Feeling depressed, angry, emotional, anxious and change in personality can occur to any of us in that situation. But to some, these mental changes can be devastating and if not treated can result in loss of life.
Therefore, it is equally important to give attention to mental health as well as to physical health.
You and your caretaker must be aware of symptoms of depression like crying, feeling miserable, lack of motivation, loss of appetite, lack of sleep, palpitations and trembling.
Looking out for these and seeking immediate help is very important. You may need advice and therapy on how to cope with the situation, how to improve relationship with family members and sexual relationship.
You might be prescribed antidepressants if your symptoms are severe. You should continue the medication exactly as the doctor advised.
You need to be informed about your condition and treatment options in order to be less anxious.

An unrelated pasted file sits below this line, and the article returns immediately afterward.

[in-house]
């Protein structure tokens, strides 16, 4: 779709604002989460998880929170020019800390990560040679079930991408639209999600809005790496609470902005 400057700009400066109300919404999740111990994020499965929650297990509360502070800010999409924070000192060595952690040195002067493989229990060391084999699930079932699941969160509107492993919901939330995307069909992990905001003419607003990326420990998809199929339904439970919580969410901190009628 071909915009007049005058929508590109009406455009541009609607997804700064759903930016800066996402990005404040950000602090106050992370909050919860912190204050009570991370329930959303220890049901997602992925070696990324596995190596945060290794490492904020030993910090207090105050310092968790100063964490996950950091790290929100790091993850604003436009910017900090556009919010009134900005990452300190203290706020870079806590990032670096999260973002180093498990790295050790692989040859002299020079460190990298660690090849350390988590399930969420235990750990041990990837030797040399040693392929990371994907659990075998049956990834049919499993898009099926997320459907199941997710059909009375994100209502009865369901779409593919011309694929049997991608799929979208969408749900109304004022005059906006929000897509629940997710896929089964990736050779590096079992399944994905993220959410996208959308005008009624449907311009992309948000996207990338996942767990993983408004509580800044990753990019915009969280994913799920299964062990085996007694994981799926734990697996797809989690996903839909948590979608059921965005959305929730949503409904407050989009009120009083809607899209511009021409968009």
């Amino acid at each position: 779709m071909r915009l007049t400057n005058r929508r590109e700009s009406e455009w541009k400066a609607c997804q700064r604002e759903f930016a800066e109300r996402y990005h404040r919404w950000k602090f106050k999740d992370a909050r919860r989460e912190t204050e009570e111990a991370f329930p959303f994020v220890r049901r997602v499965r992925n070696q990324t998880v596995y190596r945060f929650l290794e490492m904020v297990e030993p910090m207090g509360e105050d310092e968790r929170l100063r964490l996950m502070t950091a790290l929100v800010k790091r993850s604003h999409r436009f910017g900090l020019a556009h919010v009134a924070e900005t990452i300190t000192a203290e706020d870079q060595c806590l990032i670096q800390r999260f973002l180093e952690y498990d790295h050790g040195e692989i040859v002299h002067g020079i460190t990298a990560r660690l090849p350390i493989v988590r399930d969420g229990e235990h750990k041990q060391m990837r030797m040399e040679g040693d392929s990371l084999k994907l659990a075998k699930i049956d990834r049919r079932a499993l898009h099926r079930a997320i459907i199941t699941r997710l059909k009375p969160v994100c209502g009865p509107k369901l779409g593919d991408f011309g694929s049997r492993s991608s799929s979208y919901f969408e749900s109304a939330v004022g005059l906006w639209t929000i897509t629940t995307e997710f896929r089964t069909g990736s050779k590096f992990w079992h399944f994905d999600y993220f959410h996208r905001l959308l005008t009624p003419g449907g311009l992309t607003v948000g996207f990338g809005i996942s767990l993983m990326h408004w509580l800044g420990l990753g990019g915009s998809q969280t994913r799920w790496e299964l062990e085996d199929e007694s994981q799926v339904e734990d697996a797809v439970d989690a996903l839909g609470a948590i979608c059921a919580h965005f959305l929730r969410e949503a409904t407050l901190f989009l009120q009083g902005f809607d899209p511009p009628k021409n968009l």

Relaxing methods like hot baths, meditation, listening to your favourite music also might help.
If anxiety severely bothers you, visiting a psychiatrist may be helpful. They will direct you to Cognitive Behavioural Therapy which will change the way you think, feel and behave so that you are more positive regarding life. Sometimes you may need medication in addition.
You can talk openly how you feel to your friends and family. They will help you get through this whole ordeal.
Communication is important so that you can tell how you want to be treated.
This usually fades away with time. Finding something that can keep occupied and satisfied is crucial in maintaining mental well being. You can seek help from your friends and family in order to keep your spirits high and live a quality life.
Although recovering physically and mentally after a stroke is a lengthy and tiresome process, being informed and realising that there is a life beyond stroke, may lead you to live a long and happy life.